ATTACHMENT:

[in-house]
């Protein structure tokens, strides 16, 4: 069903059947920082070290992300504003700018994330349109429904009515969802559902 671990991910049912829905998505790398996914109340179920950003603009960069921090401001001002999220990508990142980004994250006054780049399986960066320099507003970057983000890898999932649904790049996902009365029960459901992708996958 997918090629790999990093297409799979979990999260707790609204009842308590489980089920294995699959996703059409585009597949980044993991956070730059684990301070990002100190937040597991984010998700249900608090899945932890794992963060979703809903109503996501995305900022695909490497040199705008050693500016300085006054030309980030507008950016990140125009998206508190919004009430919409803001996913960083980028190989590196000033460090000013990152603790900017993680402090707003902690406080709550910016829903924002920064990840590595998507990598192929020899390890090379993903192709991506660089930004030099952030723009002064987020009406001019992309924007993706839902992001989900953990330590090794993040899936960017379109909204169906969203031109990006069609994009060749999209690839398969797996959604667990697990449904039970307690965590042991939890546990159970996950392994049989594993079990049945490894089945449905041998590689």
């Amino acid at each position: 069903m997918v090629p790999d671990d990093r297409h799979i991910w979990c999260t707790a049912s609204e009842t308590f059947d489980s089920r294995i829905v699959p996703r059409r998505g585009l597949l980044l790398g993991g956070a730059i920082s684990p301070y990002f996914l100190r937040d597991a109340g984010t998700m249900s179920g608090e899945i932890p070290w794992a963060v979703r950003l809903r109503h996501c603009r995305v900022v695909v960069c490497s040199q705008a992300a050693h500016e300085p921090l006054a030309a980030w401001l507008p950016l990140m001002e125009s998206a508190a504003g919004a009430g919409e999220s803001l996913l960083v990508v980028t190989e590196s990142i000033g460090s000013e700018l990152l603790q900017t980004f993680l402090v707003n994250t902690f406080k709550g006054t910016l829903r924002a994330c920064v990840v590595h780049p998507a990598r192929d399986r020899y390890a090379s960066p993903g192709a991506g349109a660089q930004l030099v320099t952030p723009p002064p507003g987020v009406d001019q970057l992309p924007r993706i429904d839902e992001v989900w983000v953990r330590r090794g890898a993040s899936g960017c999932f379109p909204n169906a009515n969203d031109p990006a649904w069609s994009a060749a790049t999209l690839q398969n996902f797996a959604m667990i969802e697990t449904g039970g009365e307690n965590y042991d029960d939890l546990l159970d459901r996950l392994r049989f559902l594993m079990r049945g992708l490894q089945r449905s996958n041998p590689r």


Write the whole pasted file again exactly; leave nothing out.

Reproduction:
[in-house]
């Protein structure tokens, strides 16, 4: 069903059947920082070290992300504003700018994330349109429904009515969802559902 671990991910049912829905998505790398996914109340179920950003603009960069921090401001001002999220990508990142980004994250006054780049399986960066320099507003970057983000890898999932649904790049996902009365029960459901992708996958 997918090629790999990093297409799979979990999260707790609204009842308590489980089920294995699959996703059409585009597949980044993991956070730059684990301070990002100190937040597991984010998700249900608090899945932890794992963060979703809903109503996501995305900022695909490497040199705008050693500016300085006054030309980030507008950016990140125009998206508190919004009430919409803001996913960083980028190989590196000033460090000013990152603790900017993680402090707003902690406080709550910016829903924002920064990840590595998507990598192929020899390890090379993903192709991506660089930004030099952030723009002064987020009406001019992309924007993706839902992001989900953990330590090794993040899936960017379109909204169906969203031109990006069609994009060749999209690839398969797996959604667990697990449904039970307690965590042991939890546990159970996950392994049989594993079990049945490894089945449905041998590689």
């Amino acid at each position: 069903m997918v090629p790999d671990d990093r297409h799979i991910w979990c999260t707790a049912s609204e009842t308590f059947d489980s089920r294995i829905v699959p996703r059409r998505g585009l597949l980044l790398g993991g956070a730059i920082s684990p301070y990002f996914l100190r937040d597991a109340g984010t998700m249900s179920g608090e899945i932890p070290w794992a963060v979703r950003l809903r109503h996501c603009r995305v900022v695909v960069c490497s040199q705008a992300a050693h500016e300085p921090l006054a030309a980030w401001l507008p950016l990140m001002e125009s998206a508190a504003g919004a009430g919409e999220s803001l996913l960083v990508v980028t190989e590196s990142i000033g460090s000013e700018l990152l603790q900017t980004f993680l402090v707003n994250t902690f406080k709550g006054t910016l829903r924002a994330c920064v990840v590595h780049p998507a990598r192929d399986r020899y390890a090379s960066p993903g192709a991506g349109a660089q930004l030099v320099t952030p723009p002064p507003g987020v009406d001019q970057l992309p924007r993706i429904d839902e992001v989900w983000v953990r330590r090794g890898a993040s899936g960017c999932f379109p909204n169906a009515n969203d031109p990006a649904w069609s994009a060749a790049t999209l690839q398969n996902f797996a959604m667990i969802e697990t449904g039970g009365e307690n965590y042991d029960d939890l546990l159970d459901r996950l392994r049989f559902l594993m079990r049945g992708l490894q089945r449905s996958n041998p590689r």